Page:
Initially, I had planned on developing a standalone Android application as the central for BLE communication with the Genuino 101. While this is indeed a more convenient and ubiquitous solution, it does take a lot of time, Java not being my cup of tea. Hence, I planned on utilizing the MIT App Inventor platform which allows for Scratch programming style drag-and-drop blocks of code to create an Android app. Fortunately, they do carry a BLE block, which unfortunately ran into problems on my Nexus. Secondly, developing a machine learning algorithm using Scratch would be like trying to travel from Earth to the Moon on a bullock cart. I haven't completely ditched the idea of an app, but I won't be using it here.
My next option for a central module was either an Intel Edison or a Raspberry Pi 3. I used the Edison because it seemed like a more elegant system (Intel-Intel, geddit?). After a few virtual gymnastics, I managed to open the BLE module on the Edison for development. I used Node.js to initialize a central server using a module called noble, and let it sit listening for advertisements from the Genuino 101. In particular, the LED advertisement. However, I interfaced a light sensor to the Genuino's analog inputs (the simplest one I could find, a regular voltage divider circuit), tweaked the code a bit, and now the Genuino 101 regularly wrote the light intensity to it's characteristic, which the Edison would read.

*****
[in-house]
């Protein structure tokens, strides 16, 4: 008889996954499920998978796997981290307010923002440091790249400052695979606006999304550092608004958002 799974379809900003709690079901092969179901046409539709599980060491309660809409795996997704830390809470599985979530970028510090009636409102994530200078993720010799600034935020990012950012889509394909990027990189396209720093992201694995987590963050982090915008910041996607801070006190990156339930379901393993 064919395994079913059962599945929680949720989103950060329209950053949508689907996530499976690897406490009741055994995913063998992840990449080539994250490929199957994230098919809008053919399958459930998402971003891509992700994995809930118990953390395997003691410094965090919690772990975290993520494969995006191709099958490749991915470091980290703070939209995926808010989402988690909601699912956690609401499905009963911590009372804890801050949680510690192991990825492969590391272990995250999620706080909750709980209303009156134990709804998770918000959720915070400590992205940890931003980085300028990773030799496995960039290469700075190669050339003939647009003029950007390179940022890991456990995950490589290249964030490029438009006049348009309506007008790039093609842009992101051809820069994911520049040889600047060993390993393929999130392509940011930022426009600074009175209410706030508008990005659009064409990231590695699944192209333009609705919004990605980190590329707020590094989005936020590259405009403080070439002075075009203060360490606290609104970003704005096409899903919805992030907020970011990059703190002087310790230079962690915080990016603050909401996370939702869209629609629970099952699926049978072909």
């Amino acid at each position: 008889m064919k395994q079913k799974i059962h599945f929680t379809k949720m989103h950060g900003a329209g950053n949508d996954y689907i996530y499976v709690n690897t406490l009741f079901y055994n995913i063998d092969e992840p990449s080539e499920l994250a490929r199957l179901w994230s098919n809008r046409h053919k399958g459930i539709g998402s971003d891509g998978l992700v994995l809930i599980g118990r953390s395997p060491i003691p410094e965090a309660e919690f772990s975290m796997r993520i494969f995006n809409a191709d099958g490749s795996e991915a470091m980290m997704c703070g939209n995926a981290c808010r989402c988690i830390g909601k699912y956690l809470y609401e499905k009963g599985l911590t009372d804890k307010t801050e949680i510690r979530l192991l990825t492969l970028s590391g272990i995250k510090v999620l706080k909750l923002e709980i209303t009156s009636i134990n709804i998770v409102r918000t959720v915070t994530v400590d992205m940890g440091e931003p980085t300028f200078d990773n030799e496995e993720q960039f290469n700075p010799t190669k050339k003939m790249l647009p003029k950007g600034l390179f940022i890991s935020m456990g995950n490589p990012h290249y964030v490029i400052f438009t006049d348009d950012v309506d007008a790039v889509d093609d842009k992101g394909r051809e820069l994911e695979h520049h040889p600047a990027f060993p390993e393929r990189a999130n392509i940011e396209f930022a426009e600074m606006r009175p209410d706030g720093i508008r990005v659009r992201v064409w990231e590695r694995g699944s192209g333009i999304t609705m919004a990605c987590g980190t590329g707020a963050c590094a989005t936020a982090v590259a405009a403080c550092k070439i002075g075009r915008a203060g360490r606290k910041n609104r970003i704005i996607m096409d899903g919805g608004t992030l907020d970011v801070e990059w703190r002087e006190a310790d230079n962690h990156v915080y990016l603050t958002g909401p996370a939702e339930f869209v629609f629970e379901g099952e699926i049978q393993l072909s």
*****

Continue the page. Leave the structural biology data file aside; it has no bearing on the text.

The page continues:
2.6 LCD Interfacing and IMU Testing
Serial monitors are usually used for debugging purposes. The board sends messages to the PC over a serial connection, which can then be viewed using your preferred software. Arduino has a serial mobitor built in. However, it does get pretty boring and tedious to upload the code, open the Serial Monitor and watch for messages. Sometimes, if you open the serial monitor before the program has been downloaded, it throws an error. It might seem like a very first-world-problem, but trust me, after countless test runs, you realize that a better alternative could have saved you a lot of time. In the interest of solving this problem, as well as adding another trinket to the Genuino, I decided to opt for an LCD to display messages real time in place of the serial monitor.